Hemp oil is the richest known source of polyunsaturated essential fatty acids (the “good” fats) Disclaimer:
This presentation seeks not to encourage the use of marijuana, save for valid medical purposes, because it is an illicit drug.
We aim to inform our audience as to the myriad potential benefits and risks of legalizing the substance in a reasonable manner.
We believe that these benefits outweigh the risks, and accordingly, that marijuana should be legalized. Marijuana Current Status It’s illegal for personal use in most situations.
However, fifteen states and Washington, DC have allowed its use for medical purposes
The federal government has expressly prohibited the full legalization of marijuana for nonmedical purposes.
However, the Justice Department, under the direction of President Obama, is no longer “subject[ing] individuals who were complying with state medical marijuana laws to federal drug raids and prosecutions.” (Fortune Magazine)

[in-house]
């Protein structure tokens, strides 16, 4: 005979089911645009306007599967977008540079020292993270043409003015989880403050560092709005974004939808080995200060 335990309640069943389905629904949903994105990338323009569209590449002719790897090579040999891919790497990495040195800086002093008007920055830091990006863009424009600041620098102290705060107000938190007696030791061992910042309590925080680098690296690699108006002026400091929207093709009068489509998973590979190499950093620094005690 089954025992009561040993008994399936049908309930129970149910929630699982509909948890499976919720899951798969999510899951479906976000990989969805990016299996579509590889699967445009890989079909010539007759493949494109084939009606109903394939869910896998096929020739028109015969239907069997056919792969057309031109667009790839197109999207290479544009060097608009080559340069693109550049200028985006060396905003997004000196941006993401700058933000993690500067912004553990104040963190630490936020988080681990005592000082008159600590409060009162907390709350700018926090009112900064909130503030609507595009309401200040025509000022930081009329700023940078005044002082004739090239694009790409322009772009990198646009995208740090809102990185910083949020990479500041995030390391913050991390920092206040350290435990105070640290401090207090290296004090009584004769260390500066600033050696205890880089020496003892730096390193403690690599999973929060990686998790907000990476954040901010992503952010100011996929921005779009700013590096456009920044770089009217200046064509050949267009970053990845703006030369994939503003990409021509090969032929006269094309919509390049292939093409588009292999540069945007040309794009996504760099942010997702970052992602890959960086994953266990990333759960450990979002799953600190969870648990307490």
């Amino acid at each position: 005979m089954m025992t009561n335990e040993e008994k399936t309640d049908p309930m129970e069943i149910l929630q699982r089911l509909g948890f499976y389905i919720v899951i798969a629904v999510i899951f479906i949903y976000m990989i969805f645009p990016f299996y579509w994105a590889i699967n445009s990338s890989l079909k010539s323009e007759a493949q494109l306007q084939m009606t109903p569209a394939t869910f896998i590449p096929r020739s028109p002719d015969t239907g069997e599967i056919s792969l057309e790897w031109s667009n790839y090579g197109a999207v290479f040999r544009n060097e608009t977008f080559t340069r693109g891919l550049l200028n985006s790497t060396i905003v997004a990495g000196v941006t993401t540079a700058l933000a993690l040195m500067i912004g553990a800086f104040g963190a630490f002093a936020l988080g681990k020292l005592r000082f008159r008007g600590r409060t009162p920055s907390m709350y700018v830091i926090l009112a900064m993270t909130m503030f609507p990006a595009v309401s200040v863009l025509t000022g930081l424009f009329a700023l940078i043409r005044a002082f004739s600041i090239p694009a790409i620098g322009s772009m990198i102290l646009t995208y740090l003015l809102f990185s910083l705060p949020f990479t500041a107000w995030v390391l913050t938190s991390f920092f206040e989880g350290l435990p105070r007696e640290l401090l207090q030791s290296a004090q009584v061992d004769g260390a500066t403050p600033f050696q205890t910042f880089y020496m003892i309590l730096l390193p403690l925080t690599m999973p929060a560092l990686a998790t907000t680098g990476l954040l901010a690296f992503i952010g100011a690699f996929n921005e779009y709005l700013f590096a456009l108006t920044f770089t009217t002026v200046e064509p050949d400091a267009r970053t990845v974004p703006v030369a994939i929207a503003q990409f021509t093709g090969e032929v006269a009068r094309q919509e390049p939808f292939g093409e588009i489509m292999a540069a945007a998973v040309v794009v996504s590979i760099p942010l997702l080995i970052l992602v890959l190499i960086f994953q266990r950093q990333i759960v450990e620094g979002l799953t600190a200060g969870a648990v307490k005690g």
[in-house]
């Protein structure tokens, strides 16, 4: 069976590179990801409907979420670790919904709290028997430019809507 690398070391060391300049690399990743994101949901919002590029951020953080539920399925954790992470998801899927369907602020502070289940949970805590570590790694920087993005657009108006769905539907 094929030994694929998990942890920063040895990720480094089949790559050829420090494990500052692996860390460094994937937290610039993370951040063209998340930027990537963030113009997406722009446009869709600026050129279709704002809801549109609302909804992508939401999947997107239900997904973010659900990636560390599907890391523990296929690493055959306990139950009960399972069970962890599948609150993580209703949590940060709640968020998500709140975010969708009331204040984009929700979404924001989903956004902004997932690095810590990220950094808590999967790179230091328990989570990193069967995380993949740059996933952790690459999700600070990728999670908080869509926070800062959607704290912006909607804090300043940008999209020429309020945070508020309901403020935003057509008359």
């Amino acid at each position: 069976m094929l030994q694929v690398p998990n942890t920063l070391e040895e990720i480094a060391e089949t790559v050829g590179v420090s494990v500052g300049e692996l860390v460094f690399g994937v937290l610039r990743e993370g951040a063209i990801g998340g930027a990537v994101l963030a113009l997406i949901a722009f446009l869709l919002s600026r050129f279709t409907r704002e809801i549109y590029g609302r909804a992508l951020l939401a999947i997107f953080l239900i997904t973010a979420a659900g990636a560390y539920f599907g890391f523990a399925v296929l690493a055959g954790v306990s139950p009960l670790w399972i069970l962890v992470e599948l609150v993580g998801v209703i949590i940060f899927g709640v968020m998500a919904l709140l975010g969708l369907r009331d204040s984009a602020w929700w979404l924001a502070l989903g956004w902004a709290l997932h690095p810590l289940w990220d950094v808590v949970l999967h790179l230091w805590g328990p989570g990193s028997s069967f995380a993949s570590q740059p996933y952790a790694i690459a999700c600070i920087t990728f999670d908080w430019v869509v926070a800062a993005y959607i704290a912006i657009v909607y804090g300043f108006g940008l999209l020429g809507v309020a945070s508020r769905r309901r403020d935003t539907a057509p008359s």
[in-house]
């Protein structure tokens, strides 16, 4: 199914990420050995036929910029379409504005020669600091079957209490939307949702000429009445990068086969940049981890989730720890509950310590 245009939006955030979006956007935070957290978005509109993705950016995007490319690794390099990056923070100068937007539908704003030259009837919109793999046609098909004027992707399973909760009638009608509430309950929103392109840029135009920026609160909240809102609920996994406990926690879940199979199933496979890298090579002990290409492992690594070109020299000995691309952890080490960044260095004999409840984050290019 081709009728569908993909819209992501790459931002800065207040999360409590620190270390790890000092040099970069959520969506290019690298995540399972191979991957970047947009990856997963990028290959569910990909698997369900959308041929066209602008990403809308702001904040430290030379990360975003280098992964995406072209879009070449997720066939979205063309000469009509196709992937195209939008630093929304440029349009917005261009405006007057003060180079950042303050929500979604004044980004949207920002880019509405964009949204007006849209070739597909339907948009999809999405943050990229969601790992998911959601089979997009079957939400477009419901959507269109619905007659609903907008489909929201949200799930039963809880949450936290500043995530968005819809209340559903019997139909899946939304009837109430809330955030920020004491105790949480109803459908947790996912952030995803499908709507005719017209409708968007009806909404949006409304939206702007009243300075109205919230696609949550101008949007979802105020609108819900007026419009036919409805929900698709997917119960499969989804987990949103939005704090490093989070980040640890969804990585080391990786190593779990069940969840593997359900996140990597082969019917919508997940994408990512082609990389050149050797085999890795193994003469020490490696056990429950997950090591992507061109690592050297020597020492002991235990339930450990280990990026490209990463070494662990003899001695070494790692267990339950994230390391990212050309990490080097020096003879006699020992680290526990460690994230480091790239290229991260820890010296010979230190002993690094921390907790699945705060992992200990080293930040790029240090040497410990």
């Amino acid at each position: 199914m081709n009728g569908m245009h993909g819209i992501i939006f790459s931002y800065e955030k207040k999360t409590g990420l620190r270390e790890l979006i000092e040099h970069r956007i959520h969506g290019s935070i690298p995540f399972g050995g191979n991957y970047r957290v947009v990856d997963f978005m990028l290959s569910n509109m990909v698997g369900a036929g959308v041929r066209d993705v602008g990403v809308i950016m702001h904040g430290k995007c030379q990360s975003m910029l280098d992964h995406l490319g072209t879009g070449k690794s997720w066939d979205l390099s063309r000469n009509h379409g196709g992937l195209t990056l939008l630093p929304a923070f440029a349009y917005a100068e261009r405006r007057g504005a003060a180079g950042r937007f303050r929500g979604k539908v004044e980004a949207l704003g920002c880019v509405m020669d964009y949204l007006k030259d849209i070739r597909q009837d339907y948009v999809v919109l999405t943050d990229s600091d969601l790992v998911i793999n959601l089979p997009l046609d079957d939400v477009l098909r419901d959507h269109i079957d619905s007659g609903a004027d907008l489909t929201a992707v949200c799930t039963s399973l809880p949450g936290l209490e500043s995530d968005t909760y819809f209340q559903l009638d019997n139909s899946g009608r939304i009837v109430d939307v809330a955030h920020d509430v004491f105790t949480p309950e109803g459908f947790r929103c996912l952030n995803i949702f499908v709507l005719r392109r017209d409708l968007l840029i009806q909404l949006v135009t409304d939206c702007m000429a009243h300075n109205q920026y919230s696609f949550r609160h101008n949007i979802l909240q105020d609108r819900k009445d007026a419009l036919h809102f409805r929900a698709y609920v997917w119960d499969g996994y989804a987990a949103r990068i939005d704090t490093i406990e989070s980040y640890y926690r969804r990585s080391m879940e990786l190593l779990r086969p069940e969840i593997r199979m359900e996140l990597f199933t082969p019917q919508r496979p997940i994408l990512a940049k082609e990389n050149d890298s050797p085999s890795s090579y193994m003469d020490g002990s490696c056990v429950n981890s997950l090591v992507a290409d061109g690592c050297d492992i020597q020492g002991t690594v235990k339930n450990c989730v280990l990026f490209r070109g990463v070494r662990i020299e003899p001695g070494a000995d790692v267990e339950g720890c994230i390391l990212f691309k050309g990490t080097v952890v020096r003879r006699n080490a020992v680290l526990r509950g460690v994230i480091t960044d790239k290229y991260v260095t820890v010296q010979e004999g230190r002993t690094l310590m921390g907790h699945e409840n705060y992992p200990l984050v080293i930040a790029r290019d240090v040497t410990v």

This signifies a policy shift from previous administrations, and may be a precursor to decriminalization. Key:
Orange: Medical use is legal.
Beige: No form of legalization has ever been considered in legislation.
Grey: Legislation considering legalization for medical use has been proposed prior to 2010, but has failed.
Dark grey: Legislation considering legalization for medical use was considered in 2010 Why it's illegal It’s commonly associated with “hard drugs,” like heroin and cocaine.
As such, it is viewed as a “gateway drug,” and this distinction makes marijuana seem more dangerous than it is.

It has been explicitly illegal at the federal level since 1970, and the U.S. Drug Enforcement Administration, National Institute on Drug Abuse, and the FDA all take the position that marijuana has "no currently accepted medical use.“
Such a distinction, over such a long period, is difficult to overturn. Economics of Legalization If marijuana were to be legalized, taxed, and regulated, the economic impact would be immense.
The Marijuana Policy Project, a group that includes prominent economists like Milton Friedman, estimates that it would lead to as much as $14 billion a year in savings and revenue.
$2.4 billion in federal savings.